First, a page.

6,695 yards, 140 slope from the Blues

Course:  In Springfield, PA, about 25 minutes from downtown Philadelphia, is Rolling Green Golf Club, a course designed by Willian Flynn in 1926.  Rolling Green is a well known course, ranked 16th on Golf Digest’s best courses of Pennsylvania, hosting the U.S. Women’s Amateur in 2016 and generally touted as one of the courses to play when one is in the Philadelphia area.  Fortunately for me, I live about ten minutes away and drive by it frequently, yet another benefit of living in the heritage rich Philly area (it’s Golfadelphia for a reason).  While I had played Rolling Green in the past, I had an opportunity to play it this season at the height of the golf season, with the newly renovated clubhouse, and news that the course will be undergoing restorative work by Keith Rhebb in the near future.  All is looking well for the club at the moment.

As for the course, it’s a brawny, stiff challenge with all world bunkering and the use of the terrain, especially for the green complexes, is some of my favorite work by Flynn.  Angles and lines into the green are important while the greens are charmingly confounding.  While the aerial game becomes necessary on a number of shots, the ground game is very much alive and well, as you’re able to use the hill, slopes and contours on most shots, which opens up the variability and strategy here.  Its complexity of design is even more impressive by its simplistic outward appearance; other than a small creek running across some of the holes, the course is fairway, rough, greens and bunkers.  I suppose you can say that for most golf courses, but my point is there is nothing flashy here, just solid golf hole after hole, providing such challenge from the most fundamental course components.  There are no elaborate water hazards, or seemingly impossible carries, or unique great hazards.  The placement of the bunkers and green sites, with respect to the topography, is so good there is no need for any of that.

The scale of the course is fairly large and in that sense, reminds me of Bethpage Black a bit.  Your tee shots seem to disappear into the background, swallowed into the great landscape –  approach shots seemingly powerless against the hulking and towering green complexes; that sense of being so infinitesimal when facing the great green hype.  There’s a David vs. Goliath analogy in there some where.  It has the capacity to start working on the mental gears, especially when standing on the tee after being chewed up and spit out on the prior hole.  And along with a larger scale comes width, providing the opportunity to attack holes a number of different ways.  Variety is indeed the spice of life, at least as far as golf is concerned.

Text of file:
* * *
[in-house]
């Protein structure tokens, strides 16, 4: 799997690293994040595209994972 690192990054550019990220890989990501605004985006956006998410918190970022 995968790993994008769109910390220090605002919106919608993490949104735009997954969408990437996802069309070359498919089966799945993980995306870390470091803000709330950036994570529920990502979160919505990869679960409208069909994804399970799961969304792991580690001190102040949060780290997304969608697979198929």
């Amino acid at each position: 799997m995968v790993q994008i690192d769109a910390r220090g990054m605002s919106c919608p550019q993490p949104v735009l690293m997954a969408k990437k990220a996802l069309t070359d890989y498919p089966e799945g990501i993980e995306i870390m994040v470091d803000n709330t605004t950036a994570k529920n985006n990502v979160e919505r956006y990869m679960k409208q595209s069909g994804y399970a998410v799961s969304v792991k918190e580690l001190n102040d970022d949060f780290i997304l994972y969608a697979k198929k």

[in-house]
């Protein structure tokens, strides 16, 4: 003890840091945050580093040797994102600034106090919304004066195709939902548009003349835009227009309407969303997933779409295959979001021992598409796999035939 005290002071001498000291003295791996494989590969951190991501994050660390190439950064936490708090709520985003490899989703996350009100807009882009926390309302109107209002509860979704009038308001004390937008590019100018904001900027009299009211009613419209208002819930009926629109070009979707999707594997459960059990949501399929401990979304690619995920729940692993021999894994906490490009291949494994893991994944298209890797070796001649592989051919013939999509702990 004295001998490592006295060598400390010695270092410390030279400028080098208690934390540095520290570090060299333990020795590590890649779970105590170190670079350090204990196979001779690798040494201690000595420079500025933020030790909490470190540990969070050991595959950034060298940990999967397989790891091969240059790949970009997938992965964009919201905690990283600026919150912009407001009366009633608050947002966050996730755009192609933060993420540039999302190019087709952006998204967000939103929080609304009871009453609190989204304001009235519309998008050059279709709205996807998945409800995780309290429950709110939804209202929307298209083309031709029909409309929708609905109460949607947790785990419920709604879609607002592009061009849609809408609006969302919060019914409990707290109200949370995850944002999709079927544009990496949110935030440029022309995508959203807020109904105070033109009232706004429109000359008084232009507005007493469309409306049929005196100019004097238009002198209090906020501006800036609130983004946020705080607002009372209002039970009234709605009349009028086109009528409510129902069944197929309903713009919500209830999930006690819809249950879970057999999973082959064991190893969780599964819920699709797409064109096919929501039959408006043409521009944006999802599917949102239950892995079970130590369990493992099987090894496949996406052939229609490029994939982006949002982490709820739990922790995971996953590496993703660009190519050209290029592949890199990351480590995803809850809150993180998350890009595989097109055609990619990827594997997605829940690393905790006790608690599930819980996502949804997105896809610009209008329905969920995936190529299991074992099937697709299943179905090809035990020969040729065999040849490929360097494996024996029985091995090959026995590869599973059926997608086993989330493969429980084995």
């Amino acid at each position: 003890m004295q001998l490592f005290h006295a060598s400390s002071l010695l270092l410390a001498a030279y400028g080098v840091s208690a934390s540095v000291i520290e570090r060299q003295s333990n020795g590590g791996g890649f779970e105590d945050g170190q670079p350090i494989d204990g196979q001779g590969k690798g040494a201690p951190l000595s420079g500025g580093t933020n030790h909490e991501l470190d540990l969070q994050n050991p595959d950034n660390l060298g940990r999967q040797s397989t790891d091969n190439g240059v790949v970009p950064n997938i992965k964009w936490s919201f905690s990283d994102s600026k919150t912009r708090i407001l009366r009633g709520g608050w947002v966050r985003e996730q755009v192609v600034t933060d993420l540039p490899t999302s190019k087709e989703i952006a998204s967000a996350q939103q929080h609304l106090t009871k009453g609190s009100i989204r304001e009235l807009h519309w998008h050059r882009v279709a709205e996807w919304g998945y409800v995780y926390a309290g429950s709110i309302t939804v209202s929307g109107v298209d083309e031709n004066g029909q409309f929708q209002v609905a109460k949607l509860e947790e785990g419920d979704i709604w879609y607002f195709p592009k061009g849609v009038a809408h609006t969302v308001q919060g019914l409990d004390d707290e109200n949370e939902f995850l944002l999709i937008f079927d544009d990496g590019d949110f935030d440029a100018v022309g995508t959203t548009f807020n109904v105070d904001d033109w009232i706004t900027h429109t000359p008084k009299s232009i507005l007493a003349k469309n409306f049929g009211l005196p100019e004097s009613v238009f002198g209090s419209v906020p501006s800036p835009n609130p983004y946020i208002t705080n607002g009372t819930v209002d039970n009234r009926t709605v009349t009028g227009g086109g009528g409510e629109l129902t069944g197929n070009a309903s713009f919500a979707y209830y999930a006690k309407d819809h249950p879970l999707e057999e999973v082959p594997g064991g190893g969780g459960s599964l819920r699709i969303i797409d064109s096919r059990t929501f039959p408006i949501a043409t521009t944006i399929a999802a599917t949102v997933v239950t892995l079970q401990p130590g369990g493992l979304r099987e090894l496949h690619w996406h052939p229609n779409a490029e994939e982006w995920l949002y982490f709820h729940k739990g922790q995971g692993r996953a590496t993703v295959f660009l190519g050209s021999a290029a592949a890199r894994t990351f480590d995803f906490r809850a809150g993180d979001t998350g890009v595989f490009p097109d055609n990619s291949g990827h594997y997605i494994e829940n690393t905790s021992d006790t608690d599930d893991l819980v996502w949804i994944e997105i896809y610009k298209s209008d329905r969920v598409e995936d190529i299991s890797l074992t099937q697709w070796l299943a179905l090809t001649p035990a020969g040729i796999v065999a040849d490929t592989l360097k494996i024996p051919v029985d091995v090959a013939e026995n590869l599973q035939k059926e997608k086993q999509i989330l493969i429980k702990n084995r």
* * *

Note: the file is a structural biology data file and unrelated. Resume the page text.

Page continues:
Rolling Green is what I enjoy in a round.  An engaging test presenting a significant challenge that must constantly be thought out, then executed.  Where a good score makes one feel accomplished, like all the practice, thought and time spent has paid off.  And where if one’s game is off, you either figure out another game plan or take the lumps and collect yourself for another go back at the clubhouse.  It’s yet another fantastic classic design in the Philadelphia area and a great example of accentuating topography and routing ingeniously.

I must confess that I was looking for a bit of revenge this time around.  I have a distinct memory of my prior round, warming up on the range and during every shot.  I licked my chops, certain that I was about to put on a prolific display of golf, dazzling those in my foursome.  My opening drive bellowed down the fairway, good things were on their way.  My approach shot, far and sure, set to cozy up to the pin, suddenly careened to left a little and ultimately in the large bunker on that side.  I never recovered from that double bogey, hanging tough for a few holes on the front before my tee shot abandoned me and spent most of the round in the rough and trees.  This time, however, I had a game plan, which consisted of playing a club more into every green than I thought I needed and being much more diligent on my tee shots.  I took no solace in my great warm up session this time, knowing it was of no moment once I stepped on to the course.  Instead, I was focused, on getting a better score than last time but more importantly, enjoying getting the chance to play here again.